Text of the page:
In August 1846 "The Horticulturist" was founded in Albany, of which publication Mr. Downing was editor until his death. His writings here which after his death were compiled and published under the title of "Rural Essays" are charming discourses by a country gentleman and scholar upon the "rural aspects and interests of every month in the year." They insinuate instruction, rather than directly teach, and in a style mellow, mature, and cheerful, adapted to every age and every mood. The correspondence which these articles developed between his readers and him became most intimate and in many cases ripened into friendships which gladdened his days more than all the foreign gifts and honors.
Meanwhile financial affairs in the nursery became serious and to save his home, friends had to come to his rescue. His ready hospitality was, perhaps, too lavish and money was continually dropping from his hand in deeds of charity. Unremittingly, he applied himself to the practice of his profession and gradually ceased to raise trees for sale. He had a thousand interests — a State agricultural school, a national agricultural bureau in Washington, designing private and public buildings, laying out large estates, pursuing his own scientific and literary studies.
In 1849 he published in collaboration with George Wightwick, Architect,"Hints to Young Architects with Additional Notes and Hints to Persons about Building in this Country." It was in the autumn of this year that Miss Frederika Bremer came from Sweden to study American life and customs. Her work upon "The Homes of the United States" is largely influenced by the first impressions which she had in Mr. and Mrs. Downing's home in Newburgh and the constant correspondence with them throughout her journey in the United States. No one has paid higher tribute to him than she in her letter, "To the Friends of A. J. Downing" after his death.
In the year 1849 Mr. Downing finally resolved to devote his entire energies to architecture and building and with this in view he visited Europe in the summer of 1850 after publishing "The Architecture of Country Houses, including Designs for Cottages, Farmhouses and Villas." This trip was full of rich experience and practical value, as he visited the great English country-seats, where he was an honored guest, saw boundless parks, cultivated landscape and spacious villas, and with these met the best of English society which to him was the ideal of perfect human intercourse.
Withal, however, his affection for America never varied, but rather was deepened and enriched by his experiences.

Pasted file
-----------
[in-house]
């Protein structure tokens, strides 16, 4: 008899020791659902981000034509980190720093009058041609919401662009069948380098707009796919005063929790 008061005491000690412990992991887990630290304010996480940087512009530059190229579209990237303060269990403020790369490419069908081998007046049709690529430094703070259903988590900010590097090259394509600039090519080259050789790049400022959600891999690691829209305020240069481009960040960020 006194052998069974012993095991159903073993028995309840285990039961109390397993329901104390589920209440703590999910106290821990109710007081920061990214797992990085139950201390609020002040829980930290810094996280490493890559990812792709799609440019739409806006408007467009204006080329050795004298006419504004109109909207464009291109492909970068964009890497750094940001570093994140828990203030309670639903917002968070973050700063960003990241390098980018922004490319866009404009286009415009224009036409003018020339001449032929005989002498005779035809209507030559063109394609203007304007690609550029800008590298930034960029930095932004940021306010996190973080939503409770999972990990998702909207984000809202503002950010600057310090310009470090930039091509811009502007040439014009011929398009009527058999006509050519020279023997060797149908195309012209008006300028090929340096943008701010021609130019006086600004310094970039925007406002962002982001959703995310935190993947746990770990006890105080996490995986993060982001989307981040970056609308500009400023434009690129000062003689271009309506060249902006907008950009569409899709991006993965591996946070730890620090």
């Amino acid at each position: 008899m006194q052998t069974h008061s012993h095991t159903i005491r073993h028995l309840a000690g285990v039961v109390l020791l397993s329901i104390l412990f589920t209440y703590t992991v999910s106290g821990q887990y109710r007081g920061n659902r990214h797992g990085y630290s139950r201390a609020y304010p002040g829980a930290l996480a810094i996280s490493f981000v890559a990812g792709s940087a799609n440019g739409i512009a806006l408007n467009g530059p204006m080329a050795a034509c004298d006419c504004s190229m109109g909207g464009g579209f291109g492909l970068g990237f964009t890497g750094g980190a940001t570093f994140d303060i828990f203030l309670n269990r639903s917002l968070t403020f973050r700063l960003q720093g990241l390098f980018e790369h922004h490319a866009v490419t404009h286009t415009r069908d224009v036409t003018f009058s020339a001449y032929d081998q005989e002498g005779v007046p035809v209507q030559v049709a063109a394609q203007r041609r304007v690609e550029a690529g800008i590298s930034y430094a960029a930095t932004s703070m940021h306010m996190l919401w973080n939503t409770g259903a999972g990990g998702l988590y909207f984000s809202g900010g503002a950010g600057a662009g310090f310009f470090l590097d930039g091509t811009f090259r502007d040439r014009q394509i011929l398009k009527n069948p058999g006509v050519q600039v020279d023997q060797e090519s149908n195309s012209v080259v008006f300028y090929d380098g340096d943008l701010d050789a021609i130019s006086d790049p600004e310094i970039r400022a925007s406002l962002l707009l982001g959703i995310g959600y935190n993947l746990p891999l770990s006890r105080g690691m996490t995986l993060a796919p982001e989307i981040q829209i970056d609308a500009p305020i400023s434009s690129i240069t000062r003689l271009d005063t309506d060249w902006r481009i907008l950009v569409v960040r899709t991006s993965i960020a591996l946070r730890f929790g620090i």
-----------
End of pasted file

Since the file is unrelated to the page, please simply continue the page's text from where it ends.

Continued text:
Returning in September he brought with him Mr. Calvert Vaux, a young English architect who became his business partner and in whom he had the greatest confidence and respect. It was Mr. Vaux, it will be remembered, who in partnership with Mr. Frederick Law Olmsted some nine years later planned and laid out Central Park. Two years only was he associated with Mr. Downing, for at the end of that time came the latter's tragic death. Just how much Vaux's future work was influenced by Mr. Downing's ideas it is hard to say, but it is quite certain that Mr. Downing, himself, had no part in the formulation of the plans for Central Park in as much as the project did not take shape until after his death. That he was interested in the subject and had urged the establishment of such a park is, however, shown by an extract from an editorial written by him for the Horticulturist in 1851. He refers to a description published in the same issue on "The People's Park at Birkenhead near Liverpool" of which he says:"It is one of the most interesting places of public enjoyment in all Europe." "All the more interesting," he adds,"because it has been formed by the people themselves, and not made and presented to them by the sovereign." He continues as follows:"We only regret that the people of our large cities, generally, cannot see, with their own eyes, the beauty and realize the advantages of such parks in the midst of towns. New York, for instance, now one of the largest cities in the world, has no public park whatever, no breathing place, no grounds for the exercise and refreshment of her jaded citizens — for to call the little yards of land, covered with turf, and planted with trees, in various parts of the town, parks, is as much a misnomer as it would be to spread one's handkerchief down on the floor of the rotunda of the capitol, and call it a carpet."